If you’re one of the millions of women who use a fertility tracking app to either get pregnant or avoid pregnancy, you might want to be careful about which one you choose.
More than 40,000 apps to address medical needs now exist, and nearly 100 of them purport to give users the opportunity to track fertility by using all sorts of data—some monitor basal body temperature and cervical fluid, and others simply rely on days ticked off on a calendar.
According to a new study published today in the Journal of the American Board of Family Medicine, up to 60 percent of women, fed up with traditional methods of contraception and endless doctor visits, are considering apps for their reproductive health care use. Dissatisfied with the side effects of hormonal contraception or eager to replace a pharmaceutical solution with something a little more natural, these women express interest in using fertility-awareness-based methods (FABM) to prevent pregnancy. The most popular apps claim to have more than 1 million downloads each.
But here’s the catch: Researchers found the vast majority of these apps don’t use evidence-based methodology to draw conclusions about whether or not you can get pregnant.
“We have this inherent trust that the more technological it is, the better it is,” said Dr. Marguerite Duane, a family physician and adjunct associate professor at Georgetown University who led the study. “So if it failed and a woman became pregnant, she would blame the method, not the app.”
The team identified more than 95 relevant apps that are available for download and reviewed 40 of them—it eliminated apps that either had disclaimers saying they should not be used as a form of contraception or did not claim to use fertility-awareness-based methods. Duane said eligibility in the study was determined by teams of two and sometimes three researchers who reviewed the apps and combed through all the fine print. Many were excluded because they simply relied on a calendar to track a “typical” 28-day cycle. But female biology is more complicated than that.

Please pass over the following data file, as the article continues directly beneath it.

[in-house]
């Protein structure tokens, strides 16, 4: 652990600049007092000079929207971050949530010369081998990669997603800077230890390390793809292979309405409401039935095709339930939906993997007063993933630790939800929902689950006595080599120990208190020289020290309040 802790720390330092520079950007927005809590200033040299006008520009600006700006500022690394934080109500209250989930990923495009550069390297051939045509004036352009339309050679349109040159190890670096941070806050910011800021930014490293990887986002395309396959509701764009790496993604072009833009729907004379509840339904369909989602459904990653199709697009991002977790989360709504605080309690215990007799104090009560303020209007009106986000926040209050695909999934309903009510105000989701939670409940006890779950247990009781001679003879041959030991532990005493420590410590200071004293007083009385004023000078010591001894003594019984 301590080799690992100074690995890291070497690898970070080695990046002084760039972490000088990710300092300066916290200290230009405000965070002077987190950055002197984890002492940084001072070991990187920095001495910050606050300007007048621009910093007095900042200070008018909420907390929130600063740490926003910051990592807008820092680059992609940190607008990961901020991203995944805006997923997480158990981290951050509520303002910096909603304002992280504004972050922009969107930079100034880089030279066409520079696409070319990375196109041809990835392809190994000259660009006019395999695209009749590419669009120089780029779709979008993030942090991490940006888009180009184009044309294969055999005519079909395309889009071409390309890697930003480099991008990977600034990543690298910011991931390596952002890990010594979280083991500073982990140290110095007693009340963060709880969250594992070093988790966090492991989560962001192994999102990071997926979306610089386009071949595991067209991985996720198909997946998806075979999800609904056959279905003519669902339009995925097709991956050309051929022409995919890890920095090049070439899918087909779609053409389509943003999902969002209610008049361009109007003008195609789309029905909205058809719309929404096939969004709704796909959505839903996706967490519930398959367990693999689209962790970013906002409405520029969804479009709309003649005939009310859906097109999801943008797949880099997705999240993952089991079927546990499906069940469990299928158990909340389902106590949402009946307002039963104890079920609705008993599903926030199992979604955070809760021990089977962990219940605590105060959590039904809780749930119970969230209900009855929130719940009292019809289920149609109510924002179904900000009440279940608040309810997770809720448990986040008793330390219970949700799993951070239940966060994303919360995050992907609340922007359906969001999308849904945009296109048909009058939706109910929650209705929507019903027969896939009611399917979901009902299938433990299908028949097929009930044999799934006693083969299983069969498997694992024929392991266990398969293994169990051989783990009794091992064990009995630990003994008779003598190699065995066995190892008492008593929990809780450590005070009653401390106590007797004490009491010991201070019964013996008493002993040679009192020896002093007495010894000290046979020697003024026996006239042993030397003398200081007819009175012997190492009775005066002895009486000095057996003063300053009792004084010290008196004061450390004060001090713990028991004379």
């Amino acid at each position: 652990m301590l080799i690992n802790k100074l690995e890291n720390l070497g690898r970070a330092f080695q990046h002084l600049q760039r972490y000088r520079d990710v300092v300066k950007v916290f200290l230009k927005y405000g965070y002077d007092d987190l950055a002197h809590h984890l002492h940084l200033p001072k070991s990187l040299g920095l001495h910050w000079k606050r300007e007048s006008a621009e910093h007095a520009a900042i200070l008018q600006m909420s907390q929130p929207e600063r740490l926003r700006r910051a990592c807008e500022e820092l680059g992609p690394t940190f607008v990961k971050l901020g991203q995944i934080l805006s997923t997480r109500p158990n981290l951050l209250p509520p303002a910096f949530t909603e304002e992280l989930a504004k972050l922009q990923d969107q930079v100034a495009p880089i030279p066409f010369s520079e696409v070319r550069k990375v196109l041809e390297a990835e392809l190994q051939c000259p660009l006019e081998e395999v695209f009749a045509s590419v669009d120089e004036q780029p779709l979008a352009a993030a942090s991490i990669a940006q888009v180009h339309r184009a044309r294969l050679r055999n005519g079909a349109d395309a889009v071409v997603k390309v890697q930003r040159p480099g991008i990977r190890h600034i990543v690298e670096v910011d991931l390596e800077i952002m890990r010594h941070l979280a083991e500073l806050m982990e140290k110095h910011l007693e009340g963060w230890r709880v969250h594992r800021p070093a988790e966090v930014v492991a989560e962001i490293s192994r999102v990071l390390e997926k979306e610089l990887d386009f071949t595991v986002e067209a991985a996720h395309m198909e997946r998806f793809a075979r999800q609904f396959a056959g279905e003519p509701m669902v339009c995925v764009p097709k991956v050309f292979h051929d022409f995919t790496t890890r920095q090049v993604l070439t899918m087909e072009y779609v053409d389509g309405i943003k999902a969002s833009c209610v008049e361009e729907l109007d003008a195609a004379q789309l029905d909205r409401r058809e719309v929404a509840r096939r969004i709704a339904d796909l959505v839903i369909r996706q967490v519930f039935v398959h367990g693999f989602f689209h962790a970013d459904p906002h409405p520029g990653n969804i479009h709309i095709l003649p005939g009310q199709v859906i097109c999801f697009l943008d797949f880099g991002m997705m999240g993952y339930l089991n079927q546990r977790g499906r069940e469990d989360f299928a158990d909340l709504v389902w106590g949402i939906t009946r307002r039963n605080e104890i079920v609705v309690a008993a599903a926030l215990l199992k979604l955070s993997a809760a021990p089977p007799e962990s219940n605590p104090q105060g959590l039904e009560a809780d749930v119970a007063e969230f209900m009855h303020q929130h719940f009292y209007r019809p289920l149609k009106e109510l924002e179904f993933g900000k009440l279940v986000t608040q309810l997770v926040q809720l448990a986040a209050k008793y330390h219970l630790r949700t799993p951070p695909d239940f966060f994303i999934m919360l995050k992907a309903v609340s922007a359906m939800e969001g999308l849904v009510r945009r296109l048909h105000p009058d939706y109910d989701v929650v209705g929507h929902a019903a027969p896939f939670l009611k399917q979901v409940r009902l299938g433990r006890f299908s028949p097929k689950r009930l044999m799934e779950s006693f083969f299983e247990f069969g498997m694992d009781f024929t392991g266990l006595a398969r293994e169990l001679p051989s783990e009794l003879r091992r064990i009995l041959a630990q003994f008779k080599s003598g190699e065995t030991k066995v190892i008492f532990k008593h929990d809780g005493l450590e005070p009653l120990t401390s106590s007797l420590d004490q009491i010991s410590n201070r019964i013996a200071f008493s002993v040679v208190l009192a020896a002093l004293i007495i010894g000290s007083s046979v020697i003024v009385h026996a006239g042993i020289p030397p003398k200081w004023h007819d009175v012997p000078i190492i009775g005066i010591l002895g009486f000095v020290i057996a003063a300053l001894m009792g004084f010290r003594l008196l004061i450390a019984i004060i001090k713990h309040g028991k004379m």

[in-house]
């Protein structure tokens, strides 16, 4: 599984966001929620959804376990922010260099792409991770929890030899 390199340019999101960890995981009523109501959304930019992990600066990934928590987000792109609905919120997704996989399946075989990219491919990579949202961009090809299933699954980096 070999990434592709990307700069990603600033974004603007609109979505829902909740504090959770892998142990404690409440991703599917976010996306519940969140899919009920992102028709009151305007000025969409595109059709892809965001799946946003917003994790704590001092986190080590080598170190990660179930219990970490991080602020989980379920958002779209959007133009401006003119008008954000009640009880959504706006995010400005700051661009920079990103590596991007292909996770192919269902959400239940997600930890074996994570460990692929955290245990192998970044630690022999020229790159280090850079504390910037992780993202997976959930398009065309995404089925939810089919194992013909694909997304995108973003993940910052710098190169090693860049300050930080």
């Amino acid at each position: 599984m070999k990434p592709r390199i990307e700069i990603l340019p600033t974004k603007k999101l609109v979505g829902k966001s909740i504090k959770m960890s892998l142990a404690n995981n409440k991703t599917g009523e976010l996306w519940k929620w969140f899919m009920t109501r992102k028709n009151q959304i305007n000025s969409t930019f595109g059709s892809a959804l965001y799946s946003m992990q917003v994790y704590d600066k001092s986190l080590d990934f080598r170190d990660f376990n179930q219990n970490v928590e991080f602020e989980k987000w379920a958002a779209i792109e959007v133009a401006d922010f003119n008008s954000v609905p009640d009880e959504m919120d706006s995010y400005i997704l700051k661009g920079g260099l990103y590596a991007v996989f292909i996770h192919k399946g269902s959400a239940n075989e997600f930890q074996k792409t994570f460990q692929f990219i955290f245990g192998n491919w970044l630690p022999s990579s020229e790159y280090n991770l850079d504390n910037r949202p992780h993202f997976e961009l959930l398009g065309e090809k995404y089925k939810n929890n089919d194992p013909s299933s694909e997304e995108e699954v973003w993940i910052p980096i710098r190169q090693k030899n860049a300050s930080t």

Duane and her team used seven cycles of real women’s data—which included biological markers such as cervical fluid, basal temperature, and hormones found in urine—to test the apps’ effectiveness.
Only six of the apps had either a perfect score for accuracy or did not have any false negatives—Ovulation Mentor, Sympto.Org, iCycleBeads, LilyPro, Lady Cycle, and mfNFP.net.
Among the lowest scorers was Glow, an app that has faced criticism in the past for its reliance on shallow studies to make sweeping claims. The app claimed last year that it had helped more than 150,000 couples get pregnant, and it recently launched a period-tracking app to accompany its fertility, pregnancy, and baby apps.
“Success using [fertility-awareness-based methods] depends on many factors, including the ability to accurately make and classify daily observations,” the study authors wrote. “Relying solely on an FABM app may not be sufficient to prevent pregnancy.”
But Duane is still a believer in using those methods, because doing so can demystify how a woman’s body actually works.
“This should be available to every woman of reproductive age,” she said. “This is not rocket science—most women can learn the method and be able to track their fertility effectively in two to three months. We need to trust women and empower women with this knowledge and not be dismissive.”